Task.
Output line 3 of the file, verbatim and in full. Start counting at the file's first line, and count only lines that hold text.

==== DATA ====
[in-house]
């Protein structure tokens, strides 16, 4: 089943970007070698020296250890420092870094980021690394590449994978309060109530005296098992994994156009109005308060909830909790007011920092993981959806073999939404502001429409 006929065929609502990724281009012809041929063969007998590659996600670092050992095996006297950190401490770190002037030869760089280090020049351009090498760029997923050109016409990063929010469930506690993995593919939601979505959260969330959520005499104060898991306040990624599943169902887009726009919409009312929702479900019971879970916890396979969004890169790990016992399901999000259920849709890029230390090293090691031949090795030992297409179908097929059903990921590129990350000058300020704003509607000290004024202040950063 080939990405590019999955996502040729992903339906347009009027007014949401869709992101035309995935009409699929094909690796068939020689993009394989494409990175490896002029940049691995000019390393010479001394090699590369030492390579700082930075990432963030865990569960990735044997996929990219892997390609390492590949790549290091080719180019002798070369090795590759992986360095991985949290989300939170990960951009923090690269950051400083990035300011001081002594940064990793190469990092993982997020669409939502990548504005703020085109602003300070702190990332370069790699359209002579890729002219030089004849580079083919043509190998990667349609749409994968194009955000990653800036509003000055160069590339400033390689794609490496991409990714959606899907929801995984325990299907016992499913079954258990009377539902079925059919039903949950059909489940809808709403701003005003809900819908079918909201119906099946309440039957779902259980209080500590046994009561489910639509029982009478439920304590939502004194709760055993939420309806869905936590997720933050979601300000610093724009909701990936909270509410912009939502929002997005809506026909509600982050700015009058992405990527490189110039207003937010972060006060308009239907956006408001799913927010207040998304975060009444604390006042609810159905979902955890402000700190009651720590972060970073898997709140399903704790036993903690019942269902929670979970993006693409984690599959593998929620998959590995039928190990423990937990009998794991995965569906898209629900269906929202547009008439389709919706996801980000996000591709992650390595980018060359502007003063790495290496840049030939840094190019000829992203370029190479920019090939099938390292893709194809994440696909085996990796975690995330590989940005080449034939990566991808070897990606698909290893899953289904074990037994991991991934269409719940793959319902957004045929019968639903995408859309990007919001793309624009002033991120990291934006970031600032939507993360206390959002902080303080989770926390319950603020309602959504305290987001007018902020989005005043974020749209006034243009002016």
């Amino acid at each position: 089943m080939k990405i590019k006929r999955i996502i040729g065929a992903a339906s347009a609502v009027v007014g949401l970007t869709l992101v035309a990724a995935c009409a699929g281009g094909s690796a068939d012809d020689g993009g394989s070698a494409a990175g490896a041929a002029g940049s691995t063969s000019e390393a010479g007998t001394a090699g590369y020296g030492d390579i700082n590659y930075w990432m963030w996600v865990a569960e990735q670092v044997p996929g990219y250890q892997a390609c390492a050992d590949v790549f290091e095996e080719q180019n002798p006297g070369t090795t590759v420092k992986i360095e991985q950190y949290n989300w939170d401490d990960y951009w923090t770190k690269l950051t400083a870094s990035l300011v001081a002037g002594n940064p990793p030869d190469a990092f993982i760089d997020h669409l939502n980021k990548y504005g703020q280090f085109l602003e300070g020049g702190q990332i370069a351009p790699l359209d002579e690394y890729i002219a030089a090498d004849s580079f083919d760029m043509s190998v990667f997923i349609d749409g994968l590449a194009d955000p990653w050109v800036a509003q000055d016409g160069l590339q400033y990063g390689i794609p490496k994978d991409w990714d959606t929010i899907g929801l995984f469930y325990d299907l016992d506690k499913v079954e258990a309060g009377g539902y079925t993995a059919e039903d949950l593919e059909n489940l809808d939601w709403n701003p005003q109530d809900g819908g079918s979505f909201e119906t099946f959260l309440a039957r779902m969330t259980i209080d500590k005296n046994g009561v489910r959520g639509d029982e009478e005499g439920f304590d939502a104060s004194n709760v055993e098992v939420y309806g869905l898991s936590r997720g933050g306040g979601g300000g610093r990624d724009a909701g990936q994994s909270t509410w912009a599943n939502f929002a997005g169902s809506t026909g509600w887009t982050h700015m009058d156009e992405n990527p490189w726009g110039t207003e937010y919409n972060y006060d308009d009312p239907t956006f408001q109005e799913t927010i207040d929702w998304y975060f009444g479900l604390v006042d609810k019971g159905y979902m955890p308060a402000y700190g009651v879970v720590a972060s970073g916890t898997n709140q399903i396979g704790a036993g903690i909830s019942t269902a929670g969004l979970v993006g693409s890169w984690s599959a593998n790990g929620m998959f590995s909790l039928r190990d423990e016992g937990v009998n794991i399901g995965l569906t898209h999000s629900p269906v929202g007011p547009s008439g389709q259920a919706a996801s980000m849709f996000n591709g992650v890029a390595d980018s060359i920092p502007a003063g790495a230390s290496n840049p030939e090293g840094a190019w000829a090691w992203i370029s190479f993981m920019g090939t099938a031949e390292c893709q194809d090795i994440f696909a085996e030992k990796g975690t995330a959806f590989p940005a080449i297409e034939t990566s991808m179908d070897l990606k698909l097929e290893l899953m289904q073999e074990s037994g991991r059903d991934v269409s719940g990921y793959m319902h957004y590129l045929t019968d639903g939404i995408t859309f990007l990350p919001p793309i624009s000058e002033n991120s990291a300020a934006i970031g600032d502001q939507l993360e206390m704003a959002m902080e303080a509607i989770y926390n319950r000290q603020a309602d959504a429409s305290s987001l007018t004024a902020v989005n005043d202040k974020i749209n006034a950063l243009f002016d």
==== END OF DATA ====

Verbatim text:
């Amino acid at each position: 089943m080939k990405i590019k006929r999955i996502i040729g065929a992903a339906s347009a609502v009027v007014g949401l970007t869709l992101v035309a990724a995935c009409a699929g281009g094909s690796a068939d012809d020689g993009g394989s070698a494409a990175g490896a041929a002029g940049s691995t063969s000019e390393a010479g007998t001394a090699g590369y020296g030492d390579i700082n590659y930075w990432m963030w996600v865990a569960e990735q670092v044997p996929g990219y250890q892997a390609c390492a050992d590949v790549f290091e095996e080719q180019n002798p006297g070369t090795t590759v420092k992986i360095e991985q950190y949290n989300w939170d401490d990960y951009w923090t770190k690269l950051t400083a870094s990035l300011v001081a002037g002594n940064p990793p030869d190469a990092f993982i760089d997020h669409l939502n980021k990548y504005g703020q280090f085109l602003e300070g020049g702190q990332i370069a351009p790699l359209d002579e690394y890729i002219a030089a090498d004849s580079f083919d760029m043509s190998v990667f997923i349609d749409g994968l590449a194009d955000p990653w050109v800036a509003q000055d016409g160069l590339q400033y990063g390689i794609p490496k994978d991409w990714d959606t929010i899907g929801l995984f469930y325990d299907l016992d506690k499913v079954e258990a309060g009377g539902y079925t993995a059919e039903d949950l593919e059909n489940l809808d939601w709403n701003p005003q109530d809900g819908g079918s979505f909201e119906t099946f959260l309440a039957r779902m969330t259980i209080d500590k005296n046994g009561v489910r959520g639509d029982e009478e005499g439920f304590d939502a104060s004194n709760v055993e098992v939420y309806g869905l898991s936590r997720g933050g306040g979601g300000g610093r990624d724009a909701g990936q994994s909270t509410w912009a599943n939502f929002a997005g169902s809506t026909g509600w887009t982050h700015m009058d156009e992405n990527p490189w726009g110039t207003e937010y919409n972060y006060d308009d009312p239907t956006f408001q109005e799913t927010i207040d929702w998304y975060f009444g479900l604390v006042d609810k019971g159905y979902m955890p308060a402000y700190g009651v879970v720590a972060s970073g916890t898997n709140q399903i396979g704790a036993g903690i909830s019942t269902a929670g969004l979970v993006g693409s890169w984690s599959a593998n790990g929620m998959f590995s909790l039928r190990d423990e016992g937990v009998n794991i399901g995965l569906t898209h999000s629900p269906v929202g007011p547009s008439g389709q259920a919706a996801s980000m849709f996000n591709g992650v890029a390595d980018s060359i920092p502007a003063g790495a230390s290496n840049p030939e090293g840094a190019w000829a090691w992203i370029s190479f993981m920019g090939t099938a031949e390292c893709q194809d090795i994440f696909a085996e030992k990796g975690t995330a959806f590989p940005a080449i297409e034939t990566s991808m179908d070897l990606k698909l097929e290893l899953m289904q073999e074990s037994g991991r059903d991934v269409s719940g990921y793959m319902h957004y590129l045929t019968d639903g939404i995408t859309f990007l990350p919001p793309i624009s000058e002033n991120s990291a300020a934006i970031g600032d502001q939507l993360e206390m704003a959002m902080e303080a509607i989770y926390n319950r000290q603020a309602d959504a429409s305290s987001l007018t004024a902020v989005n005043d202040k974020i749209n006034a950063l243009f002016d």